So I'm hoping my observation... okay, my rant... about the American teaser campaign for "The Girl with the Dragon Tattoo" is unjustified, and that the print materials coming out are simply being handled by some publicist with no creative connection to the film. I just don't want to see Lisbeth Salander abused by the American remake. I want to see her kick some ass.

Comments

Avatar for user 'IanForbes'

IanForbes | June 7, 2011 at 10:49 a.m. ― 3 years, 1 month ago

Great observation and really well put, Beth. I hadn't thought of it that way because I'm still steaming from the idea of remaking these films to begin with. Rapace so perfectly captured the character and while Rooney will probably do a good job, those of us who saw the Swedish films will instinctively fill in gaps that she brings to the table because we know who this character *should* be.

I have little doubt that Fincher can deliver on darker material ... I just can't shake my disapproval at the need to redo these films so quickly, if at all. Anyone who can read the book should be able to read the subtitles and anyone unwilling to see the foreign films has plenty of Twilight films they can watch.

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Avatar for user 'Miguel Rodriguez'

Miguel Rodriguez | June 7, 2011 at 11:26 a.m. ― 3 years, 1 month ago

It is always dangerous, worse, pernicious, to sexualize the victim of rape or sexual assault because it further confuses the crime of rape in the public conscious. Rape is a crime of hate, violence, and, above all, power over another human being.

I have to admit, I never read the books and I've only seen the first film in the Swedish trilogy. From that limited experience, I have to admit to being fascinated by the fire and drive of the title character. She was driven not only by what happened to her, but by her own personality and uncompromising spirit. Any scenes of her sexuality were colored by that sprit, and clearly not meant as titillation material for the audience.

This article, though, isn't talking about the film, but the ad campaigns--and that is what makes the American marketing seem so much worse. Noomi Rapace's images are full of character. The American images are completely bereft of character. All I get from them are an American fashion photographer trying to look "sexy through edginess." It's BS--especially considering the story of the character involved.

Whew, sorry about lending my own rant to this page, but we live in a culture where rape victims are more stigmatized than rapists. I'm not saying this ad campaign and ones like it are reasons for that, but they do contribute to the mentality that sexualizes a rape victim and leads to her dehumanization.

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Avatar for user 'KathrineFaust'

KathrineFaust | June 8, 2011 at 4:59 a.m. ― 3 years, 1 month ago

"Above is the poster art for the 2009 Swedish film and the new teaser poster for the American remake".

^ That poster is not swedish. Just saying.... Looks more like a russian poster, but I'm not sure (:

Other than that, I think the new posters are a bit too... Well, nude.

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Avatar for user 'inthebuff'

inthebuff | June 8, 2011 at 5:15 a.m. ― 3 years, 1 month ago

1. The film's not finished yet. And you haven't seen it.
2. The posters that you used to illustrate points are ridiculous. The Sweedish poster is in Greek and the one you alleged to be aimed at American audiences is in French.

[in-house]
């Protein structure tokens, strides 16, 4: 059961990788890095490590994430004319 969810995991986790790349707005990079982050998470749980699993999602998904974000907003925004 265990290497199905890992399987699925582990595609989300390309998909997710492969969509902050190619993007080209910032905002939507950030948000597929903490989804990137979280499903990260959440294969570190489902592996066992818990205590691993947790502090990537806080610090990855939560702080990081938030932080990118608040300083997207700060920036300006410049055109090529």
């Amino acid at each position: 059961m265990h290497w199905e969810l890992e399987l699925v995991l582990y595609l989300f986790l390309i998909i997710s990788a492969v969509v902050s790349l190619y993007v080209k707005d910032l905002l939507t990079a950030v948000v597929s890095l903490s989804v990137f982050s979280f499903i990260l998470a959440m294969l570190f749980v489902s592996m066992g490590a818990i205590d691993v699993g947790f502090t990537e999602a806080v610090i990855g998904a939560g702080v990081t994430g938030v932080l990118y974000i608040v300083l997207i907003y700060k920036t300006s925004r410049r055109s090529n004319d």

3. Throughout the movie(s), Noomi Rapace's Lisbeth doesn't hesitate to get naked. Didn't you see this in the movies?
4. Rooney Mara's character looks more like the description in the book. She's mistaken for an anorexic. Noomi's looks are more in line with someone who works out a lot.
5. Most movies, especially those presumably getting R ratings, sell sex and violence in order to get the sales that they want.

Let me re-emphasize my first point. The movie is not out yet. You've seen trailers and one photo shoot. Don't be so quick to judge.

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Avatar for user 'amills'

amills | June 8, 2011 at 6:39 a.m. ― 3 years, 1 month ago

Inthebuff: you seem to be missing the point. The author is criticizing the advertising campaign itself, NOT the film. So the fact that she's not yet seen the (unreleased) film is beside the point. What she is critiquing here is the way in which the film is being marketed.

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Avatar for user 'Andri'

Andri | June 8, 2011 at 6:45 a.m. ― 3 years, 1 month ago

to Inthebuff: I agree with amills, you missed the point...the author is not critiquing the movie, but the ad campaign. I think what the author said is on the spot, it doesn't really matter in what language the posters are - they are promoting the swedish movie.
Lisbeth in a tutu is indeed in the "really???" category. Also the hugging - my impression from the book was that Lisbeth was not a real fan of hugging...or any kind of expression of "love" emotions, she garded herself all the time! She gets naked because there is nothing wrong with being naked, it was not erotic at all! And in my opinion, Rooney doesn't look anorexic either....

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Avatar for user 'Beth Accomando'

Beth Accomando, KPBS Staff | June 8, 2011 at 7:55 a.m. ― 3 years, 1 month ago

I did not say it was the Swedish poster for the Swedish film or that it was the American poster for the Hollywood film -- I said these were the posters for the Swedish and American films. But no matter what country the poster is from I am pointing out the different choices the Swedish and American films are making in their advertising campaign.